He confesses that the romantic and innocent Nate is the most autobiographical character he has ever written, both exploring their sexuality in their teens; both coping with the tragic loss of their father.
The youngest of three children, Haslett grew up in Kingston, Massachusetts, the real-life basis for Finden. His family was well-off without being rich; intellectual, liberal and politically engaged.
His formative years were dominated by his father. A venture capitalist before such a profession was commonplace, he moved his family to England in 1980 when Haslett was 10. "It was a huge adjustment. I had been learning about George Washington every year. Suddenly I was faced with Latin and cricket."
In England, Haslett's father began exhibiting symptoms of manic depression. "His personality could be so powerful, could overcome any physical or social obstacle. The opposite of that is not getting out of bed."
As his father's illness worsened, his business failed and the family returned to America. "That was an enormous defeat for him. He fought a diagnosis. He didn't want to take Lithium. He got so much out of the up side that he didn't want to level out."
Two years later, he committed suicide. Haslett was 14. It took years to recover, to distinguish his father from his illness. "Suffering is not the only truth," he says now. "That took a while to learn. He was my father. I couldn't keep fidelity with such intense sadness and pain."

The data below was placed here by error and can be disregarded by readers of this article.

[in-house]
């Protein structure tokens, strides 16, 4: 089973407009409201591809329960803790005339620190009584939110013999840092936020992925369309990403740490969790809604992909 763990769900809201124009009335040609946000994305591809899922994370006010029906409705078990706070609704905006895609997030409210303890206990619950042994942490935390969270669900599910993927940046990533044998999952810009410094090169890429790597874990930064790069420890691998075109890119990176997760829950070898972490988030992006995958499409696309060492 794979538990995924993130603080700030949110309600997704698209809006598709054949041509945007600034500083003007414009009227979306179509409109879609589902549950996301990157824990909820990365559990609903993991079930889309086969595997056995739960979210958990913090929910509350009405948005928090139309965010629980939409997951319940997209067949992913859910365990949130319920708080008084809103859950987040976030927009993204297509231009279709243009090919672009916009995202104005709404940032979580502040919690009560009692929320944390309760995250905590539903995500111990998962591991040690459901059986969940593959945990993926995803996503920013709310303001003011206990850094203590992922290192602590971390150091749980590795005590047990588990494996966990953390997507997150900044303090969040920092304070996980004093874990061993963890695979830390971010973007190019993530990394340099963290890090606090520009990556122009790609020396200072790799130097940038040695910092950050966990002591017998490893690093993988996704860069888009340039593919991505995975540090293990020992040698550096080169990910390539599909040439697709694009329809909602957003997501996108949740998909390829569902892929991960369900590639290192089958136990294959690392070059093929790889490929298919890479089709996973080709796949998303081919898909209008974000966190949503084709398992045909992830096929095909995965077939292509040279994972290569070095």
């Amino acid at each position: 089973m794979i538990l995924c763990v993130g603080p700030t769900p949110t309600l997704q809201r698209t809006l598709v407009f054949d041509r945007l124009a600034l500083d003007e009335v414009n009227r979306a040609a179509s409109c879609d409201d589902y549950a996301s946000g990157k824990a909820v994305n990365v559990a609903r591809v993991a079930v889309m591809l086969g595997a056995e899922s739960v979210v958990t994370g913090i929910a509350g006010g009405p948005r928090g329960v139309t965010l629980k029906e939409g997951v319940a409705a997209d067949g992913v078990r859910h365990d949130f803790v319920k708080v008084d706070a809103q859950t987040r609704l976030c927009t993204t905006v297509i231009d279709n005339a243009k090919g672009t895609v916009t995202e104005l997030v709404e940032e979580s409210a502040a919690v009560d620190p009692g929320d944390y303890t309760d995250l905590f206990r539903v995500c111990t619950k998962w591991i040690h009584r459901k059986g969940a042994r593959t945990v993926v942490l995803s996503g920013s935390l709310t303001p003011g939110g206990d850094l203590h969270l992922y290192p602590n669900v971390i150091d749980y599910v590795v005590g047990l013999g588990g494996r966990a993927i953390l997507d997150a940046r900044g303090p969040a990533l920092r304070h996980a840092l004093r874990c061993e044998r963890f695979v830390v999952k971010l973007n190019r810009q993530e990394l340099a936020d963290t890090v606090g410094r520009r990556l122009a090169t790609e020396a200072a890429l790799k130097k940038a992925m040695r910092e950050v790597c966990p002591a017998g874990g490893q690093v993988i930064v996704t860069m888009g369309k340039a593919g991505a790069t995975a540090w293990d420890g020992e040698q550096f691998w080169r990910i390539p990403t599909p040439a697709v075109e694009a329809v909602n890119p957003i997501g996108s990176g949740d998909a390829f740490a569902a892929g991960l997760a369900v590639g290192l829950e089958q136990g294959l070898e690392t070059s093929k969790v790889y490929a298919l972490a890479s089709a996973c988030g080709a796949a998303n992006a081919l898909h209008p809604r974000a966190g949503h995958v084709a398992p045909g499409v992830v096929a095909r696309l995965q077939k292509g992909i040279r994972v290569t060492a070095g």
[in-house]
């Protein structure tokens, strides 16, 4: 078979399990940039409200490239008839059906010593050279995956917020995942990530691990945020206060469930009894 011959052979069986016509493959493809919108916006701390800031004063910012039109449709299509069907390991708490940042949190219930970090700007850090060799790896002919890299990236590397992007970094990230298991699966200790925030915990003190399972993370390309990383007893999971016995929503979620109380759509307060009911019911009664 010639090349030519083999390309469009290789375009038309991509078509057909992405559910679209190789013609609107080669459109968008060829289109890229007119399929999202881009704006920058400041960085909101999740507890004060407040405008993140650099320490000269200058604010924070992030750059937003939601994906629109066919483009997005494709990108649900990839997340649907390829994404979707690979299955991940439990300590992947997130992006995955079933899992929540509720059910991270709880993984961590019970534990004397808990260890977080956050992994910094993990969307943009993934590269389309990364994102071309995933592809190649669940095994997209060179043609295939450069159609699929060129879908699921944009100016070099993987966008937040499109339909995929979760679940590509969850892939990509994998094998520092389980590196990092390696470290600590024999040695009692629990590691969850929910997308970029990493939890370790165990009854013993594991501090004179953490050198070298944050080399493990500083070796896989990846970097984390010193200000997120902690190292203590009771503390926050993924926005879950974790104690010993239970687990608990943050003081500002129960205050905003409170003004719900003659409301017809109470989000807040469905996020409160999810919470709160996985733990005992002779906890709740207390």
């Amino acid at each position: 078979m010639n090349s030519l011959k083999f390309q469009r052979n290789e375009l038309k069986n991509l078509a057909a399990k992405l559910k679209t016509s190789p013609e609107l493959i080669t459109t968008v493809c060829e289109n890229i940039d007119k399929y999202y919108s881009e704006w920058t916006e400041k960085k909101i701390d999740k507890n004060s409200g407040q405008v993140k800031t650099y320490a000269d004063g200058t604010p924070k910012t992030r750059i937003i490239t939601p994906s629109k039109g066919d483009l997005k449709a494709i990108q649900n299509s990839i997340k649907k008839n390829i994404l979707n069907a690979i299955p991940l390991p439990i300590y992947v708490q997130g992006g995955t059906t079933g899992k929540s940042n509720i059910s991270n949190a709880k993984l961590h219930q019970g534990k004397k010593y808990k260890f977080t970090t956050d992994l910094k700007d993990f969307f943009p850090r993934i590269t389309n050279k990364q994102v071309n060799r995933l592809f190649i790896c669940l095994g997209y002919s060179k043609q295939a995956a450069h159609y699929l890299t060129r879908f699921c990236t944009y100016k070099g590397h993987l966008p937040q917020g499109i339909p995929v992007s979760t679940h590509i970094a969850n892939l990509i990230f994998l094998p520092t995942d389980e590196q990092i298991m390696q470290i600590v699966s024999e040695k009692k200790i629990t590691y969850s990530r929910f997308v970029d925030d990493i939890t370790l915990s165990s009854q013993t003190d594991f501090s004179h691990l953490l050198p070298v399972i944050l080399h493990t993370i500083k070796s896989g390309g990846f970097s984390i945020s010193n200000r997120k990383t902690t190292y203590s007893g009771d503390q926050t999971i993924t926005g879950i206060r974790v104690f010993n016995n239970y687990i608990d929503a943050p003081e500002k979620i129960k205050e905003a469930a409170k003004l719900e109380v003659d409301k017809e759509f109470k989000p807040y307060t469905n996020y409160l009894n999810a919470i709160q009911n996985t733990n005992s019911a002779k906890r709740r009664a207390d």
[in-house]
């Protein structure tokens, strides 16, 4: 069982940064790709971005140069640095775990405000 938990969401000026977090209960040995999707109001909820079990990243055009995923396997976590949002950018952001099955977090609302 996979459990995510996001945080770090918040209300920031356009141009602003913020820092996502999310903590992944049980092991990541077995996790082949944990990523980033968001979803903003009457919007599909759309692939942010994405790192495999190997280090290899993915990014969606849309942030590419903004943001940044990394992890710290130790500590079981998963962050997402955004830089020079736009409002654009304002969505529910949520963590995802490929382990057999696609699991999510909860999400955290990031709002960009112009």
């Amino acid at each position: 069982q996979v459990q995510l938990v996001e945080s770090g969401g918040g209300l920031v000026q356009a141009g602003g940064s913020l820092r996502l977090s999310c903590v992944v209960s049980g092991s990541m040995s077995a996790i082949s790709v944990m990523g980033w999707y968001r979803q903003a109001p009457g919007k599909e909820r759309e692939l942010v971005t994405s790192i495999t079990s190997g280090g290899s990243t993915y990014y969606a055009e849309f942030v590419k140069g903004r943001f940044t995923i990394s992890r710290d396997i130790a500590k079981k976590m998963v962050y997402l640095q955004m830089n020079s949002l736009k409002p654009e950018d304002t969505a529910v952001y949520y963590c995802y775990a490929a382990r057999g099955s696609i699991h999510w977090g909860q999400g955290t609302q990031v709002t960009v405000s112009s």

It is perhaps too tempting to see Haslett's struggles with grief as somehow redeemed by fiction. He quotes James Baldwin's famous motto about art as confession: "All artists, if they are to survive, are forced, at last, to tell the whole story; to vomit the anguish up." However, he prefers Baldwin's more measured statement (about Ingmar Bergman) that art requires an "arduous, delicate and disciplined self-exposure".
"I have to bring something of myself to my writing," he explains "But novels give people living in these complicated times a middle ground to imagine the whole.
Haslett says he is less concerned with personal catharsis than with forging a genuine relationship with his reader – an intimate communion of the sort so often denied his characters. Indeed, he argues, the measured demands and consolations of fiction have never been more urgently needed than in the present. Even Lee Siegel might be convinced.
"The power of literature is how it evokes emotion in a reader. Something has been transferred. But it takes time. My sister is working on a documentary about the French philosopher Simone Weil. She said: 'Attention is the rarest and truest form of generosity.' I want to believe that the future belongs to the slow."
Union Atlantic, By Adam Haslett Tuskar (Rock £12.99)
'...The larger the problem grew the more routine the management of it had become. What had started as a crisis had turned into a condition. And then, just as the condition surpassed any previously imaginable level of acceptable seriousness, it seemed to vanish altogether, as if too big to see'Reuse content